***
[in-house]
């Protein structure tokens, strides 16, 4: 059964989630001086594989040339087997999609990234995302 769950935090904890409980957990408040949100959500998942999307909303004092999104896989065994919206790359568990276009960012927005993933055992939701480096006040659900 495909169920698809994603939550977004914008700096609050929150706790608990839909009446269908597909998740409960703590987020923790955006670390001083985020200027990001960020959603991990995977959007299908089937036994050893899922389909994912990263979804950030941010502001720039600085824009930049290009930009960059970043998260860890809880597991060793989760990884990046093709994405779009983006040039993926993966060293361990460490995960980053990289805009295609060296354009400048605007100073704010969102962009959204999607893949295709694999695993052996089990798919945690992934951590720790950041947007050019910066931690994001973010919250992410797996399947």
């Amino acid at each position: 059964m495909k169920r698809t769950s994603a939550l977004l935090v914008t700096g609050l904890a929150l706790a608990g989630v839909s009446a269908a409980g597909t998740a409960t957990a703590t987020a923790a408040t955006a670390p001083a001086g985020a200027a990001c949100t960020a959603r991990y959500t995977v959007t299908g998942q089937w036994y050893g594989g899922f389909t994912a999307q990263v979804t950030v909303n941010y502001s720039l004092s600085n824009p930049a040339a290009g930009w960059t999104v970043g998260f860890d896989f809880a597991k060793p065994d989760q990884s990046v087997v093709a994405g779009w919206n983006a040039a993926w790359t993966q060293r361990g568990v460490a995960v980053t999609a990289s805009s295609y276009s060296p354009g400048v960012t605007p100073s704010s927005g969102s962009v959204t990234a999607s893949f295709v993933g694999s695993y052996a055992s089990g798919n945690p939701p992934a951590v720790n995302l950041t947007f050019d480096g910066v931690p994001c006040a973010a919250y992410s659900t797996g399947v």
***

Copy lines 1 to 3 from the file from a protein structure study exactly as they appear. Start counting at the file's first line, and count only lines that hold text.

[in-house]
């Protein structure tokens, strides 16, 4: 059964989630001086594989040339087997999609990234995302 769950935090904890409980957990408040949100959500998942999307909303004092999104896989065994919206790359568990276009960012927005993933055992939701480096006040659900 495909169920698809994603939550977004914008700096609050929150706790608990839909009446269908597909998740409960703590987020923790955006670390001083985020200027990001960020959603991990995977959007299908089937036994050893899922389909994912990263979804950030941010502001720039600085824009930049290009930009960059970043998260860890809880597991060793989760990884990046093709994405779009983006040039993926993966060293361990460490995960980053990289805009295609060296354009400048605007100073704010969102962009959204999607893949295709694999695993052996089990798919945690992934951590720790950041947007050019910066931690994001973010919250992410797996399947």
């Amino acid at each position: 059964m495909k169920r698809t769950s994603a939550l977004l935090v914008t700096g609050l904890a929150l706790a608990g989630v839909s009446a269908a409980g597909t998740a409960t957990a703590t987020a923790a408040t955006a670390p001083a001086g985020a200027a990001c949100t960020a959603r991990y959500t995977v959007t299908g998942q089937w036994y050893g594989g899922f389909t994912a999307q990263v979804t950030v909303n941010y502001s720039l004092s600085n824009p930049a040339a290009g930009w960059t999104v970043g998260f860890d896989f809880a597991k060793p065994d989760q990884s990046v087997v093709a994405g779009w919206n983006a040039a993926w790359t993966q060293r361990g568990v460490a995960v980053t999609a990289s805009s295609y276009s060296p354009g400048v960012t605007p100073s704010s927005g969102s962009v959204t990234a999607s893949f295709v993933g694999s695993y052996a055992s089990g798919n945690p939701p992934a951590v720790n995302l950041t947007f050019d480096g910066v931690p994001c006040a973010a919250y992410s659900t797996g399947v």